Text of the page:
This is issue no. 180 of 180. The last issue had a 💪🏽 49.12% open rate and a 26.13% engagement rate with 6.31% of you visiting this article on the seven major trends that will define retail. That commercial that you just loved, well, the artists are probably on this list - Ad Age's Agency A-List is right here. The growth of mid-market eCommerce is seen here. The surprise is that Shopify.com trailed WooCommerce and PrestaShop in 2016 growth. It shouldn't be surprising, however. Wordpress powers 30+% of all sites on the web and WooCommerce is most easily integrated into their existing platform. Publishers are more likely to use WooCommerce over Shopify.
BRAND: “He was absolutely right,” said Parker. “We had to edit.” Instead of going into another product line for technology, Nike stuck to what they did best while partnering with Apple. The result was Nike+, reportedly one of the most successful Nike campaigns ever. Steve Jobs didn’t just give advice—he lived it. Jobs was fired from Apple but returned as the company was floundering in 1997. His first order of business? Cut.
MEDIA: Brands, celebrities and publishers had arrived en masse, and with them the pressure to capture and share that perfect photo — the one that made you and your weekend hiking adventure look as cool as humanly possible — had escalated. User feeds were riddled with what some saw as over-produced or inauthentic depictions of people’s lives. The feed was becoming a digital game of keeping up with the Joneses.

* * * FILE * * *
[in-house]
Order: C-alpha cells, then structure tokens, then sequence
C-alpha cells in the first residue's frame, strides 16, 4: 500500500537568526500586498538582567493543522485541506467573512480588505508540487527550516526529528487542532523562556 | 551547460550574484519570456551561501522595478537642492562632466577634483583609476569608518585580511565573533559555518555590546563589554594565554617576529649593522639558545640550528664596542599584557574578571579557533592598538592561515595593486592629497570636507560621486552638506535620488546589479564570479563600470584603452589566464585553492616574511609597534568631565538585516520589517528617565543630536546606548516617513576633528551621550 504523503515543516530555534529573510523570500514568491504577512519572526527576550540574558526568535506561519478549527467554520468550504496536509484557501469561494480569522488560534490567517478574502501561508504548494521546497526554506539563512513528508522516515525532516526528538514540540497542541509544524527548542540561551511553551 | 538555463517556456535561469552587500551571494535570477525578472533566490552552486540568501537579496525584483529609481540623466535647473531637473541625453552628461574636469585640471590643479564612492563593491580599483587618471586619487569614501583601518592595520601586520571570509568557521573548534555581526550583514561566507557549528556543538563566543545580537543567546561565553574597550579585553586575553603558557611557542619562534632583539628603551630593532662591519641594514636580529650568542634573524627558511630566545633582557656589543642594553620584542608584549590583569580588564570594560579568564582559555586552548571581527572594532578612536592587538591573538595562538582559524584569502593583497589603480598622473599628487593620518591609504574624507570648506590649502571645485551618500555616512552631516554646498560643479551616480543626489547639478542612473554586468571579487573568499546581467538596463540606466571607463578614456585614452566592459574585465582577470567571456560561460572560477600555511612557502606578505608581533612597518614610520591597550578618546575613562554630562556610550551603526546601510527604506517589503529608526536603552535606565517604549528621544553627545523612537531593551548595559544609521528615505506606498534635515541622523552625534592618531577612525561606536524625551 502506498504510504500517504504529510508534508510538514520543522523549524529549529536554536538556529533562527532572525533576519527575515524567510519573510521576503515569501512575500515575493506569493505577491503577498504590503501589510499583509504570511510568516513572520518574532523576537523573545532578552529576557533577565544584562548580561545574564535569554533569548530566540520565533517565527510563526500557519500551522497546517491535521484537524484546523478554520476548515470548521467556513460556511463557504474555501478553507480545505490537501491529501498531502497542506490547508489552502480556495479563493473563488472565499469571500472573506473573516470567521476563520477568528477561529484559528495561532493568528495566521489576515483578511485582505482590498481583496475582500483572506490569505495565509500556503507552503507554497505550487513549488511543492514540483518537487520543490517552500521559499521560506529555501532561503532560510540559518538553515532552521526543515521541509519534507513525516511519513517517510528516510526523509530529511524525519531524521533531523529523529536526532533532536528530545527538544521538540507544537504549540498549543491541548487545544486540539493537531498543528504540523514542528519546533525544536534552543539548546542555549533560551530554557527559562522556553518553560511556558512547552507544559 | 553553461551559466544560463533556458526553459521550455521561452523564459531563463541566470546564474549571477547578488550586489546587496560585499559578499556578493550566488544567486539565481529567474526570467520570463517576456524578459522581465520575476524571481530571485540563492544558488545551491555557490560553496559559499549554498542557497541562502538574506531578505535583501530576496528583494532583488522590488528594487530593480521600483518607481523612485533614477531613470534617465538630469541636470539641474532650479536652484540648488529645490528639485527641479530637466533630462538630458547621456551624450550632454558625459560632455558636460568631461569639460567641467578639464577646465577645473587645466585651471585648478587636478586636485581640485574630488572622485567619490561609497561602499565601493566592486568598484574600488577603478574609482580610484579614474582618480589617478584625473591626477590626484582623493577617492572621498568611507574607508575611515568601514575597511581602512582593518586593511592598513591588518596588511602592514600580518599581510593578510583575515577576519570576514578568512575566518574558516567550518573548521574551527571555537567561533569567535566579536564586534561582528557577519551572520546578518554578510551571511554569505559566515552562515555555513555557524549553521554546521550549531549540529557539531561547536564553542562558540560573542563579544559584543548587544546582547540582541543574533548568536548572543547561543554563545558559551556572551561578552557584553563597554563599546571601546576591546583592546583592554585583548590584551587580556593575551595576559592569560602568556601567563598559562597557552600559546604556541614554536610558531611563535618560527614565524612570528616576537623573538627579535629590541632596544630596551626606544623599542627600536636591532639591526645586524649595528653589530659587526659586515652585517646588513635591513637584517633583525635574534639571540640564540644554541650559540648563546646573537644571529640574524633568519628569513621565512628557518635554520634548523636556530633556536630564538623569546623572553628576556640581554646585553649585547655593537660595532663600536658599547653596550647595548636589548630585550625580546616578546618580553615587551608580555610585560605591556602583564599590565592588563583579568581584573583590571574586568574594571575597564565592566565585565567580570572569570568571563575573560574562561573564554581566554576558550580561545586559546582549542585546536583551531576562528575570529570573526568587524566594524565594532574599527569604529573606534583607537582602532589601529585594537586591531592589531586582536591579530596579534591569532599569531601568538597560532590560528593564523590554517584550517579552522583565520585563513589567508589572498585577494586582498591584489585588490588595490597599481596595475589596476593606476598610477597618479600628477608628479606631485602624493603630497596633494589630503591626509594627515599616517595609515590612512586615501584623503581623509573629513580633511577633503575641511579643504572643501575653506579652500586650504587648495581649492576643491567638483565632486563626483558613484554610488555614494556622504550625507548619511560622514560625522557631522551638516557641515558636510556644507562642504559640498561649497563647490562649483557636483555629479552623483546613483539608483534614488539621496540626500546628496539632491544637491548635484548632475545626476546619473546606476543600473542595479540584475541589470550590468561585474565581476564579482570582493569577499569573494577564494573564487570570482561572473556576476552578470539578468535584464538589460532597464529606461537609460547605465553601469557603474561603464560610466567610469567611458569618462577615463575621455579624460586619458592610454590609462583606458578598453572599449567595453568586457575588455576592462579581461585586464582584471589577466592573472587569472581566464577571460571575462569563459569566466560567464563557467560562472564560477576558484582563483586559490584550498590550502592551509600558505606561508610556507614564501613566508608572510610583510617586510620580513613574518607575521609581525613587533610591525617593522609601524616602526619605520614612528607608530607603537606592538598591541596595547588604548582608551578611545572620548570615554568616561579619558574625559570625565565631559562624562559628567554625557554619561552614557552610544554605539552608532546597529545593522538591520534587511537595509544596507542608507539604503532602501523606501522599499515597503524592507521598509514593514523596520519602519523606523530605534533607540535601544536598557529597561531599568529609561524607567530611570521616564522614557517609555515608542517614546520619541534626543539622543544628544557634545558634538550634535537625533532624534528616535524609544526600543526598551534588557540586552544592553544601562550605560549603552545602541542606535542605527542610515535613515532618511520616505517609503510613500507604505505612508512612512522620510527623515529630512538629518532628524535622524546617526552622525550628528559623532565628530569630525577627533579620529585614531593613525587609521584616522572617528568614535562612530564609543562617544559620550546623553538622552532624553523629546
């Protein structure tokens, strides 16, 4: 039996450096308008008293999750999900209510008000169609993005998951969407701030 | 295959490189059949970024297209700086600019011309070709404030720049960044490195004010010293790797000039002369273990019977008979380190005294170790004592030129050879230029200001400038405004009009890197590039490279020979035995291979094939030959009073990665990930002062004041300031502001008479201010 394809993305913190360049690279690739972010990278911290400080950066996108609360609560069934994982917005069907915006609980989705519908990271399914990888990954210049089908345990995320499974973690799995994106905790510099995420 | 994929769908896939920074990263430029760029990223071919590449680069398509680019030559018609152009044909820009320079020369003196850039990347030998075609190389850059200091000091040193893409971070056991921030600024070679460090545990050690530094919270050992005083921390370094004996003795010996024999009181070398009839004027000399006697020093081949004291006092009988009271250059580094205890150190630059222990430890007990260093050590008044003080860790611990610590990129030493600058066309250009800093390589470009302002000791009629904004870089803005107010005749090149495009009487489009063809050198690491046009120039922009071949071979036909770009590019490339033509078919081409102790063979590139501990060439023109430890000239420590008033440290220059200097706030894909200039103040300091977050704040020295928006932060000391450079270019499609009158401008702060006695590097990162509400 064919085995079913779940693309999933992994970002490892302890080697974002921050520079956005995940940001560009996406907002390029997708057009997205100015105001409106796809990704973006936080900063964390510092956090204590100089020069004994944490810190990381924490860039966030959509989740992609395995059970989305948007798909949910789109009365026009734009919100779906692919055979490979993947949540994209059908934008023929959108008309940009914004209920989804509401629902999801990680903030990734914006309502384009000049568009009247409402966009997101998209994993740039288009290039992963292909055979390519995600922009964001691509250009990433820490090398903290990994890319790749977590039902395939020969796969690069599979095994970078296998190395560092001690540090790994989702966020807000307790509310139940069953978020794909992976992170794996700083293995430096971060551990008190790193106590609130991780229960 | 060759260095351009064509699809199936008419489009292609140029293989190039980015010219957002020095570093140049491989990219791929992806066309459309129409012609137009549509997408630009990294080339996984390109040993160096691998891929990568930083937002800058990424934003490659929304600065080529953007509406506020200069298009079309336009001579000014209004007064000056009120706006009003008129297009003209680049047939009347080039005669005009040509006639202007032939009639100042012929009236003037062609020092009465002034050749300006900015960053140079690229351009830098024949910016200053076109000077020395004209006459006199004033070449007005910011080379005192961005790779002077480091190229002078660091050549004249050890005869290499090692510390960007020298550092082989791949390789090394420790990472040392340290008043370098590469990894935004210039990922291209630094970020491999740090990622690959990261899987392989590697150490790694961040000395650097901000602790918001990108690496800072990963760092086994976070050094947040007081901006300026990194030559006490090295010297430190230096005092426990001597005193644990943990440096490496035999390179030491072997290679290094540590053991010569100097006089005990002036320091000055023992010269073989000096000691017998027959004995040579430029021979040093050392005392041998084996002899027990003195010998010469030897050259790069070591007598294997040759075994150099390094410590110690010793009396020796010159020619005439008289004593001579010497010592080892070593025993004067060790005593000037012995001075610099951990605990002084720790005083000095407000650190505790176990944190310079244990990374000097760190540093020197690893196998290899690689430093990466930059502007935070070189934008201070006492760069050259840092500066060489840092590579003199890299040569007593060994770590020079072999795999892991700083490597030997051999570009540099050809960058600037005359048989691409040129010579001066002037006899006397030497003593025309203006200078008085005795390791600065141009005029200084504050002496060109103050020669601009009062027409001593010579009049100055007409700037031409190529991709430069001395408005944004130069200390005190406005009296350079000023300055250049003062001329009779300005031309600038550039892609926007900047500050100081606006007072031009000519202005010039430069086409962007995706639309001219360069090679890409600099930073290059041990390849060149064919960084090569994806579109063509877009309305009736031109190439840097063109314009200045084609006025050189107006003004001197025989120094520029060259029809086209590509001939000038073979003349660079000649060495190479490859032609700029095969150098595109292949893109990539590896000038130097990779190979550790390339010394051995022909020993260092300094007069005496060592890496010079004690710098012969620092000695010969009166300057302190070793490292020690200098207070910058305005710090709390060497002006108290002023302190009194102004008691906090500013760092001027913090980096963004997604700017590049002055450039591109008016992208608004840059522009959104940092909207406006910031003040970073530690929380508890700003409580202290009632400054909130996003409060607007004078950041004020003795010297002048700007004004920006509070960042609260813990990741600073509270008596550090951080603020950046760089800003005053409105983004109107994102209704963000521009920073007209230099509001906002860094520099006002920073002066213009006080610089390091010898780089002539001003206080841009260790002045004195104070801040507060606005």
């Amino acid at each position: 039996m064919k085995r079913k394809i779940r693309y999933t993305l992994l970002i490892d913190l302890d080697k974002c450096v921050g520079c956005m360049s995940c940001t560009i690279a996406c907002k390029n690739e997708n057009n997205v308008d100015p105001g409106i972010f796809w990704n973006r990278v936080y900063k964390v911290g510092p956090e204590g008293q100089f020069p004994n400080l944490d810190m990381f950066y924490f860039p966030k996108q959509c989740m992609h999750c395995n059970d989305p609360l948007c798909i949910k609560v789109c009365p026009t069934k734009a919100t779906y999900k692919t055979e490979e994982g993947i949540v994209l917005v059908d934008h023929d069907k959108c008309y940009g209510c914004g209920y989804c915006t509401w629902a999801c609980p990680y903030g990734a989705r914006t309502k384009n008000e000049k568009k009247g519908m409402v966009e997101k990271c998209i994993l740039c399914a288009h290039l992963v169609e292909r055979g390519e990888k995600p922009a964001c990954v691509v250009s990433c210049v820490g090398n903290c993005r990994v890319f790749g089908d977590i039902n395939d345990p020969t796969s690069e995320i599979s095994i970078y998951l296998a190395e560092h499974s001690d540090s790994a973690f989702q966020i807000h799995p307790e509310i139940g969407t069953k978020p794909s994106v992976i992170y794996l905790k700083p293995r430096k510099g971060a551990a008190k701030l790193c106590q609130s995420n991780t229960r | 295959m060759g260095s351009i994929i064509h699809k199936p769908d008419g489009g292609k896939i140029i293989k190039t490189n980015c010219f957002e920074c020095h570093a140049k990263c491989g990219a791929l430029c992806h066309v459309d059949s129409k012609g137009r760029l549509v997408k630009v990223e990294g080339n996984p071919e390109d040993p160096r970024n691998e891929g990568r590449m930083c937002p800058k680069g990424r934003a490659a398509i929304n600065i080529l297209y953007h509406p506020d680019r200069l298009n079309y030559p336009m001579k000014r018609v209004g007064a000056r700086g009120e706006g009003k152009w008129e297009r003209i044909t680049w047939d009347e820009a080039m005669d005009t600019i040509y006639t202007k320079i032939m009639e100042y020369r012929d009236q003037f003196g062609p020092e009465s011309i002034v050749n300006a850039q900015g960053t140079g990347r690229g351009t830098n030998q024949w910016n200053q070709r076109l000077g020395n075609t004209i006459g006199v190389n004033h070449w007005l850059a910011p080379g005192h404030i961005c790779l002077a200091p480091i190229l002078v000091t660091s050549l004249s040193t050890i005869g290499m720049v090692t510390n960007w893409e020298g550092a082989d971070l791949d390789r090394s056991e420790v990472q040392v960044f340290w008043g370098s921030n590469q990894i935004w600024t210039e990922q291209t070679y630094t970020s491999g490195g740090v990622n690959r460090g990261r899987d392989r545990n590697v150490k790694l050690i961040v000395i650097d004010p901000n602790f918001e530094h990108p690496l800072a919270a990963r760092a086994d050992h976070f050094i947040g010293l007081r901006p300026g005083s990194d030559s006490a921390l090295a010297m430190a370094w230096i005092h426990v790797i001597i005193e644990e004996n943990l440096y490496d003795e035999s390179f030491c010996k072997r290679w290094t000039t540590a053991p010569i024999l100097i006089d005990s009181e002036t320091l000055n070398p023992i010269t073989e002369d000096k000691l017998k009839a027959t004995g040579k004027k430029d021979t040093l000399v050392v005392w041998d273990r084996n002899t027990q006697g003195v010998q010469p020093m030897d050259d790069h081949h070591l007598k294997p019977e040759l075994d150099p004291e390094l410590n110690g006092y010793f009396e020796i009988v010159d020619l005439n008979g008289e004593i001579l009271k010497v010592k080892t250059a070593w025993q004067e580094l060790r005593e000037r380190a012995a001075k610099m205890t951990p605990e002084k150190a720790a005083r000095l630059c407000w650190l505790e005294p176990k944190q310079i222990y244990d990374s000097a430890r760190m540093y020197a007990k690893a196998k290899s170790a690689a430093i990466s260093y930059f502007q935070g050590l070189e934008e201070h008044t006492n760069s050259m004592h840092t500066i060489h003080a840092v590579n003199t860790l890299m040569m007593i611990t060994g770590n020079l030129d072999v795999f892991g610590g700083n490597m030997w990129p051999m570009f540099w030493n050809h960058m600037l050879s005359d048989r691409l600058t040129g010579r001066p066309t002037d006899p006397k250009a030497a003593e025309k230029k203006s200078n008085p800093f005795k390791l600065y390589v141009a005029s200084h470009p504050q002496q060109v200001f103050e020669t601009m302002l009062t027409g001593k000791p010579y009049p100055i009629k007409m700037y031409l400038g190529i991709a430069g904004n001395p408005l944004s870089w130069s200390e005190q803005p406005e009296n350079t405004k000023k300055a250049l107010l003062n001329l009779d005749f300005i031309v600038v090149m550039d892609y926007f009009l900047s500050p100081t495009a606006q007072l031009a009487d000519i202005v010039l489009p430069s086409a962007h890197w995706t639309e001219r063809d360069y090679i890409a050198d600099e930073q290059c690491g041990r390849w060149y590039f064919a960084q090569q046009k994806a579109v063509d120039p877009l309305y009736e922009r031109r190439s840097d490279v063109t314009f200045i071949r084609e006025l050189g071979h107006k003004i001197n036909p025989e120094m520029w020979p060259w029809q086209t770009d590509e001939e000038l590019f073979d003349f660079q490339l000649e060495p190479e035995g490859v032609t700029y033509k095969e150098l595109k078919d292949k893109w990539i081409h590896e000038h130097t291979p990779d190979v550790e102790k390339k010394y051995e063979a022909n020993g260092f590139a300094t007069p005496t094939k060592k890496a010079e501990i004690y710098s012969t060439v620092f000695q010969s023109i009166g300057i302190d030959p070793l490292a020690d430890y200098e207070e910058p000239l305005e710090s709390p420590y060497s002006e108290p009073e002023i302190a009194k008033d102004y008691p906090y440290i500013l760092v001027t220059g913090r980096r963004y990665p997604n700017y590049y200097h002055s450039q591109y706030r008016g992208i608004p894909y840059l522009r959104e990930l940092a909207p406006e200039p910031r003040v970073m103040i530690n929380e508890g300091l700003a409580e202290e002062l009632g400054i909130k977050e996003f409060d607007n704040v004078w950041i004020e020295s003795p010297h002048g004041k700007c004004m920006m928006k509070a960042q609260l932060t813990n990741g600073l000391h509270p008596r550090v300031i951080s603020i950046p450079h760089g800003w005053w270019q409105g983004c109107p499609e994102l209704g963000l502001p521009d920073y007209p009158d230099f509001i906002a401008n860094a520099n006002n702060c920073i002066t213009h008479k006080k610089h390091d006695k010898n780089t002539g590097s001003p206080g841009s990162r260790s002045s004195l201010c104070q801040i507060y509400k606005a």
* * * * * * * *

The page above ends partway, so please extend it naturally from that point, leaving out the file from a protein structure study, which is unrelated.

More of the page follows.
MEDIA: Now Sprint has struck another puzzling -- albeit tiny -- deal for Tidal, the music-streaming service spearheaded by rapper Jay Z. The fourth-largest U.S. wireless provider (yes, Sprint has fewer subscribers than even T-Mobile now) agreed on Monday to buy 33 percent of Tidal for an undisclosed price. According to the website Music Business Worldwide, Sprint paid $200 million for the stake, which would value Tidal at about $600 million.
DNVB: Minkoff, alongside brother Uri Minkoff, CEO and president of her eponymous brand, announced the effort yesterday at the National Retail Federation’s Retail’s Big Show conference in New York City, in partnership with Quotidian Ventures, a venture capital firm based in New York. The brand is joining several fashion entities that have developed incubator programs in recent years, allowing them to simultaneously identify new talent that will be advantageous to their business and give them an edge as digital harbingers.
ECOMMERCE: Drones do sometimes generate anger. Major drone users like Wal-Mart, CVS, Amazon and Target have all developed unique drone defense systems, many of which gently retaliate when people on the ground shoot or throw things. “A few dozen times a year, we’ll see a foamer,” said Craig Matthews, who manages Wal-Mart’s drone protection software. If one of Wal-Mart’s drones senses a projectile approaching, it can swerve to avoid it, sense the source of the projectile (i.e., the human thrower) and shoot a thick spray of foam in his or her direction. - 2PML Reader, Zoe Leavitt
ECOMMERCE: “The unbridled growth of e-commerce has spurred us to focus our investment strategy heavily on tools and technologies that will enable us to capitalize on the industry’s potential,” said IAM Chairman Tak-Cheung Yam in the funding release. “Bringhub’s ability to monetize content at scale, in addition to providing strategic analysis of consumer purchase and behavioral trends, is precisely the tool content producers, retailers and marketers need to supercharge revenue streams in 2017 and beyond.”